The traveler followed the path that went round and round, up and down the forest. The evening was approaching with the sounds of the night on its heel. His approach elicited scurrying of critters, scampering of rabbits, and stampeding of deer. “Soon hungry animals will spy me through trees, and shadows will chase me into their belly,” he thought. But just as the sounds of chirping crickets, singing cicadas and hooting owls dominated the onslaught of night, he heard people talking. He followed the sounds until he saw light emitting from a bonfire. A group of families gathered around the blaze. Behind them, their huts stood in the flickering shadows.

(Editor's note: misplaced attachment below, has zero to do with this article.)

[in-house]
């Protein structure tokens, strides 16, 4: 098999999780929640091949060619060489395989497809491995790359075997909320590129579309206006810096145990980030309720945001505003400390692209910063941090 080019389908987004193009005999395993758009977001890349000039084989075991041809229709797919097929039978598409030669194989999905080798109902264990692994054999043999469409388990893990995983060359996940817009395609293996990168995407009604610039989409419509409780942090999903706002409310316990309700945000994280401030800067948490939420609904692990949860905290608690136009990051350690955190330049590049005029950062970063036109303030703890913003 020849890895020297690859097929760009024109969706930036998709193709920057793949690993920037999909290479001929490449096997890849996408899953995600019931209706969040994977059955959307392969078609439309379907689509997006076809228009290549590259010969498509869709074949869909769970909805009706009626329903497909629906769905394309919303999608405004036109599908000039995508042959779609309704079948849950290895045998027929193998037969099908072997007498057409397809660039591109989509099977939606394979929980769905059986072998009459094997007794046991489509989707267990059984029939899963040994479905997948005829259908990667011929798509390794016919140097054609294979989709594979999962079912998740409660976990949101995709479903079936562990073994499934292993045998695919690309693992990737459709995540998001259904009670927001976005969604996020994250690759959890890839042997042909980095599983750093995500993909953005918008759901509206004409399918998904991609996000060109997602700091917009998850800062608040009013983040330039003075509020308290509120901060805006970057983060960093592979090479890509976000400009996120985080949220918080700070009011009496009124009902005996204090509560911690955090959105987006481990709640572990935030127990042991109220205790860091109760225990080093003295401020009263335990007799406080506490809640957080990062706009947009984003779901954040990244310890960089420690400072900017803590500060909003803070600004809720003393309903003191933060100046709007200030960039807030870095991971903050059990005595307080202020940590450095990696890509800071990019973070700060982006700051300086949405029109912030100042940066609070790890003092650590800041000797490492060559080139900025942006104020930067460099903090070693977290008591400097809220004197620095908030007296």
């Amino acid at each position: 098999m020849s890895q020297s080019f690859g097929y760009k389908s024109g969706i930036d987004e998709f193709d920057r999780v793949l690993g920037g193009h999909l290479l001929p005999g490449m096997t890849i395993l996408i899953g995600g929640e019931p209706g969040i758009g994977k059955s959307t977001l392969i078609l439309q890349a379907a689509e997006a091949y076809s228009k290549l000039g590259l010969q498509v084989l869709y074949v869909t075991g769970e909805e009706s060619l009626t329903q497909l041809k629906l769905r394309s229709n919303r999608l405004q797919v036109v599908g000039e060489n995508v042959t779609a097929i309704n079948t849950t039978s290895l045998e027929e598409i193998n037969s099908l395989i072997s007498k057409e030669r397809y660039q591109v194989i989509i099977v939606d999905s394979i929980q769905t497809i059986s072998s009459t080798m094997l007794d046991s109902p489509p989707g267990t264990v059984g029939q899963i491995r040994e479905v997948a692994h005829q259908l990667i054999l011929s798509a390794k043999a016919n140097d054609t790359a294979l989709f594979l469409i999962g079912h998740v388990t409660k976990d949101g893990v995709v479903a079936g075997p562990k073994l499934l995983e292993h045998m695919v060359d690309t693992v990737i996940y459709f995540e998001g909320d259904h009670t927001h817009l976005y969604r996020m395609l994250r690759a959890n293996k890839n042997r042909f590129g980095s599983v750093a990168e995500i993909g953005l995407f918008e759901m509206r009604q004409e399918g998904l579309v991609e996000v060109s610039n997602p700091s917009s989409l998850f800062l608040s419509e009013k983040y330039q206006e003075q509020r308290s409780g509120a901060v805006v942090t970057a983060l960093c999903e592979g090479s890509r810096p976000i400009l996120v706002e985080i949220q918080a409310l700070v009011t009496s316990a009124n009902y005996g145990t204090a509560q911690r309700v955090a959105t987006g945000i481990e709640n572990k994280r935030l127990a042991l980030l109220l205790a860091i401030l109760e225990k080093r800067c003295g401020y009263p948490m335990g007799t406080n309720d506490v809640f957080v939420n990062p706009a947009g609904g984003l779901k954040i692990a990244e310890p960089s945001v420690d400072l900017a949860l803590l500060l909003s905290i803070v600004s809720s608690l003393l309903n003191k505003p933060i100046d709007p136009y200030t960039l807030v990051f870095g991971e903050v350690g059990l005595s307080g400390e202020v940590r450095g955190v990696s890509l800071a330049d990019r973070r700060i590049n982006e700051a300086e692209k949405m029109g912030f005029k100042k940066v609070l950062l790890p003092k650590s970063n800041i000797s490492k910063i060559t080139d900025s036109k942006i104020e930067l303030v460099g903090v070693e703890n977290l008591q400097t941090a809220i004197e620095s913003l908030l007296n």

“Greetings, Peasants,” said the traveler. “I’ve been on the journey to the City of Kings, but I lost my way.”
“You are not lost, handsome prince. You are here,” said the villagers.
“But I don’t know where ‘here’ is,” said the traveler.
“You are within the kingdom of the City of Kings, and we are your subjects. But is that what you truly seek?” asked the villagers.
“If you are my subjects, then why do you not bow to me, your prince, and show me the respect I deserve.”
“Only a fool speaks arrogantly to his loyal subjects,” said the villagers.
On hearing this, the traveler was once again reminded to be humble. “Why, yes, my subjects. Do you have a place in your homes for your prince to rest for the night?”
“No place to stay, but we will give you fame. It takes a brave one to survive alone through that ferocious jungle. What you seek will be found across the crop fields.” The elder in the village touched the traveler’s forehead.